As a Georgia attorney litigating hard-fought trucking accident cases, I often get into cases after the trucking company claims to have discarded driver logs and other records that they are only required to routinely keep for six months.
Then when we try to get driver logs, trip receipts, inspection and maintenance records, etc., in discovery, they respond that they no longer exist.
Sometimes it’s amazing that a company would have been so bold as to discard or destroy those records when they knew there was an accident with injury. If the records were favorable, one might suppose they would have kept them for use in their defense.
The duty to preserve evidence “arises not only during litigation but also extends to the period before the litigation when a party reasonably should know that the evidence may be relevant to anticipated litigation.” Silvestri v. Gen. Motors Corp., 271 F.3d 583, 591 (4th Cir.2001). Therefore, once a party reasonably anticipates litigation, it has a duty to suspend any routine document purging system that might be in effect and to put in place a litigation hold to ensure the preservation of relevant documents-failure to do so constitutes spoliation. Lewy v. Remington Arms Co., Inc., 836 F.2d 1104, 1112 (8th Cir.1988); Thompson v. United States Dep’t of Hous. & Urban Dev., 219 F.R.D. 93, 101 (D.Md.2003).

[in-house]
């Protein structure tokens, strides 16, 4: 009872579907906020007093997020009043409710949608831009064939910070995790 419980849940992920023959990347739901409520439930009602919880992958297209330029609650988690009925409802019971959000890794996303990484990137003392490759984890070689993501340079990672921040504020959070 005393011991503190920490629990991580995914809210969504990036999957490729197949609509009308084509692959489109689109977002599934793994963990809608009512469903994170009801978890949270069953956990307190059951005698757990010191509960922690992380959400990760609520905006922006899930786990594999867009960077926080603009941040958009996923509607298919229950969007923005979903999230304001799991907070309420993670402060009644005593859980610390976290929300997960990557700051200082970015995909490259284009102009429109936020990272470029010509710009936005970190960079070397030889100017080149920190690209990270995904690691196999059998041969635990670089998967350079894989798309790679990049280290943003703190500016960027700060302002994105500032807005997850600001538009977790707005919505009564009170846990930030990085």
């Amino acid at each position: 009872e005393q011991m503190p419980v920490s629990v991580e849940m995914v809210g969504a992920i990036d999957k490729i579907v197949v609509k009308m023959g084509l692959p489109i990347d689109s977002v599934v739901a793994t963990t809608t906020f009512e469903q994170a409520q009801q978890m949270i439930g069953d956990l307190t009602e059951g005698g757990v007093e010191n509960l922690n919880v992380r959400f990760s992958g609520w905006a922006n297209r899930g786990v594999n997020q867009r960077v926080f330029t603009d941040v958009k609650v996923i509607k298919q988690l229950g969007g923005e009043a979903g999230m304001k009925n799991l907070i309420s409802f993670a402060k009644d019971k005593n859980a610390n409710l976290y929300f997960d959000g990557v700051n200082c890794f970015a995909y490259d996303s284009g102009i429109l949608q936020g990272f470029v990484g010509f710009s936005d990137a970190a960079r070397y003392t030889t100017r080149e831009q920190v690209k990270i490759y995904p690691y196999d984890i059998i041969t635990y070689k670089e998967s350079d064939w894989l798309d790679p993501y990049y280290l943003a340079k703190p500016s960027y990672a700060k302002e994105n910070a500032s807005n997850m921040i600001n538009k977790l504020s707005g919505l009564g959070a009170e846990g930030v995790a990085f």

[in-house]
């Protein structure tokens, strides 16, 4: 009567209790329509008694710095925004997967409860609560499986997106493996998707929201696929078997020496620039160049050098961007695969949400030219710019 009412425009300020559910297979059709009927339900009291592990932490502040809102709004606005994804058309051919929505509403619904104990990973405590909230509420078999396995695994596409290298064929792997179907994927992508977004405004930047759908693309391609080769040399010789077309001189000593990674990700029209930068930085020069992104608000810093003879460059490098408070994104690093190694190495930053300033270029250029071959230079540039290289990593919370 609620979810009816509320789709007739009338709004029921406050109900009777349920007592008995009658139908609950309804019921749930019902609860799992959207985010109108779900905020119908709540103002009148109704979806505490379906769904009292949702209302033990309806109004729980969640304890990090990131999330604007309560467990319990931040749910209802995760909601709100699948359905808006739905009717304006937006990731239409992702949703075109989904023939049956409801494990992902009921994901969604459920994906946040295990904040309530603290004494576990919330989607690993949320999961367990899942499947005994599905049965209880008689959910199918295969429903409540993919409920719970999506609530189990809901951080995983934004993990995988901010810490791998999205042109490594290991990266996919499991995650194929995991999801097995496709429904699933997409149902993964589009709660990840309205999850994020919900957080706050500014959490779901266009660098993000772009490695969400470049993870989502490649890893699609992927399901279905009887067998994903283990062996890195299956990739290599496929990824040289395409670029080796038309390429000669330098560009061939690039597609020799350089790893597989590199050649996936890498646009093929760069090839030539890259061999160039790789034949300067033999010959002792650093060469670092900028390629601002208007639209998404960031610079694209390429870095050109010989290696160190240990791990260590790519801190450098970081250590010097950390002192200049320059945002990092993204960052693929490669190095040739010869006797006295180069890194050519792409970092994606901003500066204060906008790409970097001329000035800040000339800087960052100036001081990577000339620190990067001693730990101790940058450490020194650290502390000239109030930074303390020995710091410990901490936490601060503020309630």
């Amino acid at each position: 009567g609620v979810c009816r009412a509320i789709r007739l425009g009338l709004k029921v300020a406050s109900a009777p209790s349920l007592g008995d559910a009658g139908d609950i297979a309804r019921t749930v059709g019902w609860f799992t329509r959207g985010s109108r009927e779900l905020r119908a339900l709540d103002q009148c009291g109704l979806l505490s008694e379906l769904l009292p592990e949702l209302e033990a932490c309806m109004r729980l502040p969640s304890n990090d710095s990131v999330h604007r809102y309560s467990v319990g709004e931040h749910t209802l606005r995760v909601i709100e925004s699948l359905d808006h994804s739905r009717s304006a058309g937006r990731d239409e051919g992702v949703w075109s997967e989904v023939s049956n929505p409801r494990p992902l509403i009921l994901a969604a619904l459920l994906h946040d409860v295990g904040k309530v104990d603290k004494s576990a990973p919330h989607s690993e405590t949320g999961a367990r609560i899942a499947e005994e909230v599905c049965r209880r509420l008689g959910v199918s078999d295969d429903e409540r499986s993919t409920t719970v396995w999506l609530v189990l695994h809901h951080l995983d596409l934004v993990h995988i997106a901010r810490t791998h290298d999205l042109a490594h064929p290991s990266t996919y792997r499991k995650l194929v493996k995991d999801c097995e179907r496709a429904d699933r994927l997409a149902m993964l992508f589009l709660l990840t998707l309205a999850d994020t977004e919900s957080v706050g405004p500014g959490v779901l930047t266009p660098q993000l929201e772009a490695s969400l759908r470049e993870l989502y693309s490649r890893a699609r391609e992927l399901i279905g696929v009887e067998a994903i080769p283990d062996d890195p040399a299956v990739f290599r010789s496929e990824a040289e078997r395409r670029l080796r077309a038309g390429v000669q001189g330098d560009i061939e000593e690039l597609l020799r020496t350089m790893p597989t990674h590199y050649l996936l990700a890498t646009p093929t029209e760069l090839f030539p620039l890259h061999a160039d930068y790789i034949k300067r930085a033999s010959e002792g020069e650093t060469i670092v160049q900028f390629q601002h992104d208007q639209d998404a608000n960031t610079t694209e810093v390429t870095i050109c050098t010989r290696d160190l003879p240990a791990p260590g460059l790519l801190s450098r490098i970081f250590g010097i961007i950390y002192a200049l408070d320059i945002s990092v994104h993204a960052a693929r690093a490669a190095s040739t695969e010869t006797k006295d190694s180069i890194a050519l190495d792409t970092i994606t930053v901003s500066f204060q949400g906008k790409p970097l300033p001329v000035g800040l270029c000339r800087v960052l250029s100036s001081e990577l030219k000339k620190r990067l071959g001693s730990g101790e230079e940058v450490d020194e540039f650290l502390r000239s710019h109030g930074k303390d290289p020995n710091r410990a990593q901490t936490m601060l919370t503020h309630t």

And, certainly, there is a duty not to initiate a document destruction procedure if the party reasonably anticipates litigation. Rambus, Inc. v. Infineon Technologies AG, 220 F.R.D. 264 (E.D.Va.,2004).
Ken Shigley, of the Shigley Law Firm, LLC, in Atlanta, Georgia, served as chair of the Southeastern Motor Carrier Litigation Institute, is actively involved as a seminar speaker for the Interstate Trucking Litigation Group of the American Association for Justice, and is on the National Advisory Board and serves as a seminar speaker for the Association of Interstate Trucking Lawyers of America. A Certified Civil Trial Advocate of the National Board of Trial Advocacy, he is also a Master of the Lamar Inn of Court at Emory Law School, and Secretary of the 39,000 member State Bar of Georgia.